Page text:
8 comments:

  1. Hi. I first took wheat out of my diet about 15 years ago in hope of relieving ME/CFS. It wasn't until my bowel movements changed that I realised that I did have a digestive problem with wheat. the wheat in my system took about 5 days to pass out of me and then I began to have normal, once a day, non-painful poos...oh joy! The ME didnt go, I still have it and worse than ever. I find I can eat a certain amount of wheat and am fine, but too much, combined with stress send me back to poo hell. I was tested for celiac disease about a year ago and I don't have it. At home I have gluten free pasta, bread, cake and pizza, but eat breadcrumbed or battered fish or chicken, and other things with just a trace of wheat or gluten and that's fine. I consider myself very blessed to be wheat intolerant not celiac; I can eat a sandwich made with wheat bread or eat a slice of wheat based pastry quiche. Moderation is what works for me. If you don't mind me sayng so (and I'm not sure of why you are trying gluten free i.e. what you suffer from) but 2 weeks on a gluten free diet doesn't seem long enough to decide if it works for you. I hope your experiment is successful, though, whatever you do. Best wishes.

    ReplyDelete
    Replies
    1. I read about how gluten can cause inflammation, including that which could cause joint pain, which is what I am dealing with now. Thanks for writing about your experience. I am not sure what ME stands for. -Jenn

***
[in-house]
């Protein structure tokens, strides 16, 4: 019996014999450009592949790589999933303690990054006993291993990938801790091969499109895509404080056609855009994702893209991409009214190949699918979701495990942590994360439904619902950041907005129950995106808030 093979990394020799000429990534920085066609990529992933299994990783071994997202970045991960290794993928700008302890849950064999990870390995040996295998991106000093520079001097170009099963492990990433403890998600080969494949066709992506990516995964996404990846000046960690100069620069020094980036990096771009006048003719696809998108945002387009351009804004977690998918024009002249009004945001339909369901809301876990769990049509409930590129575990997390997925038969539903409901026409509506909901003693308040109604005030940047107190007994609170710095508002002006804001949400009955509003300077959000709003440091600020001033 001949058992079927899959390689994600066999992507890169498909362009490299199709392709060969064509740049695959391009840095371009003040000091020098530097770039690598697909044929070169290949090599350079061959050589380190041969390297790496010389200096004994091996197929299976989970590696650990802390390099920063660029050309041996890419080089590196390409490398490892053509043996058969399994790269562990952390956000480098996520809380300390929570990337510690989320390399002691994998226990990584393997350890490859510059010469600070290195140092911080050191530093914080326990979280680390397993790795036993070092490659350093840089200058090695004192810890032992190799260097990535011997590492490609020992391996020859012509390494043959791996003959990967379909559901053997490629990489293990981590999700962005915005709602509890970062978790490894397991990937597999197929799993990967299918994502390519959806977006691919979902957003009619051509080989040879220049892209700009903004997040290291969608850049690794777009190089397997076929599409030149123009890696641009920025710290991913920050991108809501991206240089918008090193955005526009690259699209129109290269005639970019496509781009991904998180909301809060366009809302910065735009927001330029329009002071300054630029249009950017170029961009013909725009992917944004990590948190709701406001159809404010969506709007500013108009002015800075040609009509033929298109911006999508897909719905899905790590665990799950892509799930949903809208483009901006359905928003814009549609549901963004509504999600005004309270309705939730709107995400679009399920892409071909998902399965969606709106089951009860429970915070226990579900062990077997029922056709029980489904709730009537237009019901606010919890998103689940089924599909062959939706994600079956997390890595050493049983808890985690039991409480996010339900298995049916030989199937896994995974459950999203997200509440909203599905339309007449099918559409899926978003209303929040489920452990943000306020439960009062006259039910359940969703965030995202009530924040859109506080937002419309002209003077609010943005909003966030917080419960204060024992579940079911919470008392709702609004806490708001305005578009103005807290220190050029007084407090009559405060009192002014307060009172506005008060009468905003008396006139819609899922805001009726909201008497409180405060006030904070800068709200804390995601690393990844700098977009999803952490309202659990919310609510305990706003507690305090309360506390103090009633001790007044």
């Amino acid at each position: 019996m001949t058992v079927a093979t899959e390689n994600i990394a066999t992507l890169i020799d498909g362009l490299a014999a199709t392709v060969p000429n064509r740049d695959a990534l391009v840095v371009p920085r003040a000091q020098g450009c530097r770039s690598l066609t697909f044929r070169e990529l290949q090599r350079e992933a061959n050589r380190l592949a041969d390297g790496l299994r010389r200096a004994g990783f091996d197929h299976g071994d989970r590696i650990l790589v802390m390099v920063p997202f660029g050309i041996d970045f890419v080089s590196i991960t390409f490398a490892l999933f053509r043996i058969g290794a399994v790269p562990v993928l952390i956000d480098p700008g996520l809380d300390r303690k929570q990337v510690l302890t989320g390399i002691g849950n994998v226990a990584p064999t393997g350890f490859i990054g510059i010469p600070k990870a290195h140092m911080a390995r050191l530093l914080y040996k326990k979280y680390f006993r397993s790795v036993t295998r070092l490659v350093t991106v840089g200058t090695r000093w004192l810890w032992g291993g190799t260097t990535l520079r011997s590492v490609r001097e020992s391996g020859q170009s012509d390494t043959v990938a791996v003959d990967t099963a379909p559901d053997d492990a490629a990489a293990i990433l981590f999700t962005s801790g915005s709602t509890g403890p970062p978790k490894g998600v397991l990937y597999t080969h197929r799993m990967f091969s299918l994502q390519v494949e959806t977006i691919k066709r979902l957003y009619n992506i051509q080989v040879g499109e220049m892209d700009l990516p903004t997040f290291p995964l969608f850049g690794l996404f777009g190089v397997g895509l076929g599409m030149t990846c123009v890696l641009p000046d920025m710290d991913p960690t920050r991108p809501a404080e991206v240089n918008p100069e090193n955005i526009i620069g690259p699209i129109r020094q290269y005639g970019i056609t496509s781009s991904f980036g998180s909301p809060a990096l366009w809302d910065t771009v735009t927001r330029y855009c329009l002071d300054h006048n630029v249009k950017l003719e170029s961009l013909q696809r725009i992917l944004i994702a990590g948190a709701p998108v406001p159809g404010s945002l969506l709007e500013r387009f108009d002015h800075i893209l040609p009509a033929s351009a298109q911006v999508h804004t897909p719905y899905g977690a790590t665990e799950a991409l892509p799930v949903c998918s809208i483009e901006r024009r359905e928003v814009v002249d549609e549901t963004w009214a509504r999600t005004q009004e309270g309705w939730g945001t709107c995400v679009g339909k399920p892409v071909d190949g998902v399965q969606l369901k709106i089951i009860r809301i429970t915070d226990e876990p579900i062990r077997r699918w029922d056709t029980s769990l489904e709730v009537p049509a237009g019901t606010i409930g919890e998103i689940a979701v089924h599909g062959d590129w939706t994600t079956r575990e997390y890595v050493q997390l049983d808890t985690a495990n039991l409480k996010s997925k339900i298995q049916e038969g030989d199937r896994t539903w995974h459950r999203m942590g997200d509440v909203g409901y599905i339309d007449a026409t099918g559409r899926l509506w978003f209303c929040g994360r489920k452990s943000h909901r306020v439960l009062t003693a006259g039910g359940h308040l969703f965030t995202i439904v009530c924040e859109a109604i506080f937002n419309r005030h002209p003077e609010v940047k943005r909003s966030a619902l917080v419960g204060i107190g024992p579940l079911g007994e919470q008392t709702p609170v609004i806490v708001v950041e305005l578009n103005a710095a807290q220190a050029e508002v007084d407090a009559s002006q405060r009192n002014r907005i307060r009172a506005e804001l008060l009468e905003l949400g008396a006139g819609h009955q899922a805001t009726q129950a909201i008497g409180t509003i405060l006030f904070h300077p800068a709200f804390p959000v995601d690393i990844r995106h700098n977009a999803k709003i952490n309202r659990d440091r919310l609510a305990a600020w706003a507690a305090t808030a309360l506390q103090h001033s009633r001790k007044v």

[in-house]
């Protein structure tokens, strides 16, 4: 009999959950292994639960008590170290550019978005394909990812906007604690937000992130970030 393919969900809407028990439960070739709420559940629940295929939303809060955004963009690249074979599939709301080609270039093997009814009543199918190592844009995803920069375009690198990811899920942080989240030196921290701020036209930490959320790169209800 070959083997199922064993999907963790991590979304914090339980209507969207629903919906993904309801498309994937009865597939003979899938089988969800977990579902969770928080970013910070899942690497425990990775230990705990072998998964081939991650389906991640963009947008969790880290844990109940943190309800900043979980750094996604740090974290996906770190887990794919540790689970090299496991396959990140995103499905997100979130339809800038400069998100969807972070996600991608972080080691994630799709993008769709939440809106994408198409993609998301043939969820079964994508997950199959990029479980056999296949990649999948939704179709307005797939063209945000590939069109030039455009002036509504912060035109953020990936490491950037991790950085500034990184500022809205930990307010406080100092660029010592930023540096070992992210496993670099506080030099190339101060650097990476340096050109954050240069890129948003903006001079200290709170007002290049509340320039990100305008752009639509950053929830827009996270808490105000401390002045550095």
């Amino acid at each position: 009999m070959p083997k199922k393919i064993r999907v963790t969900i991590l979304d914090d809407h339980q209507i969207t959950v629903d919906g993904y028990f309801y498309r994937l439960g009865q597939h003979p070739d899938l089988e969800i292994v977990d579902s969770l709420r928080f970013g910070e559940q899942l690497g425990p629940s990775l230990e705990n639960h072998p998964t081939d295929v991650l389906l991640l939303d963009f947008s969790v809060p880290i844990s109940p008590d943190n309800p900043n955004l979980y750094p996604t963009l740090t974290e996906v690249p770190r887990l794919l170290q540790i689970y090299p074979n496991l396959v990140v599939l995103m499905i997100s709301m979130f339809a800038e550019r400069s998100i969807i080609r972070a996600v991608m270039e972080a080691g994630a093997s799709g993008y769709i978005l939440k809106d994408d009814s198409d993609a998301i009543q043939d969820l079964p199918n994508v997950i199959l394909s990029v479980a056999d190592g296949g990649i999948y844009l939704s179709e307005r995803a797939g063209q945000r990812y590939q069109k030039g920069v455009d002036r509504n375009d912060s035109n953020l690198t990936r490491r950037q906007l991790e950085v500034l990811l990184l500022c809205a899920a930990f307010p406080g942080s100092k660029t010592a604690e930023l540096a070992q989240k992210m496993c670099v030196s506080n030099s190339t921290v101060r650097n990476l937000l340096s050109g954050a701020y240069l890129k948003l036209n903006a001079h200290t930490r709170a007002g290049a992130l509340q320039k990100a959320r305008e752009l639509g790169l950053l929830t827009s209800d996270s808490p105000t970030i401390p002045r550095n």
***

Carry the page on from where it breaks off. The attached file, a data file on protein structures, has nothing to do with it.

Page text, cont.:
Delete
  2. Going into all the details would take way too much time so I'll just say I was on a VERY restricted diet for 2-1/2 years (no fun at all!) but in the end it was so worth it for me. Completely cured me of my awful, bad, terrible, debilitating symptoms so I can say it was all worth it. I went through severe detoxification which I hope you won't have to endure. I agree with Attila above in that two weeks is not nearly long enough to give the gluten-free diet a fair try. It depends on the person (and physical problems) but I'd say the minimum time to detox enough to see ANY difference would be three weeks . . . and it could be months . . . depending on a lot of things.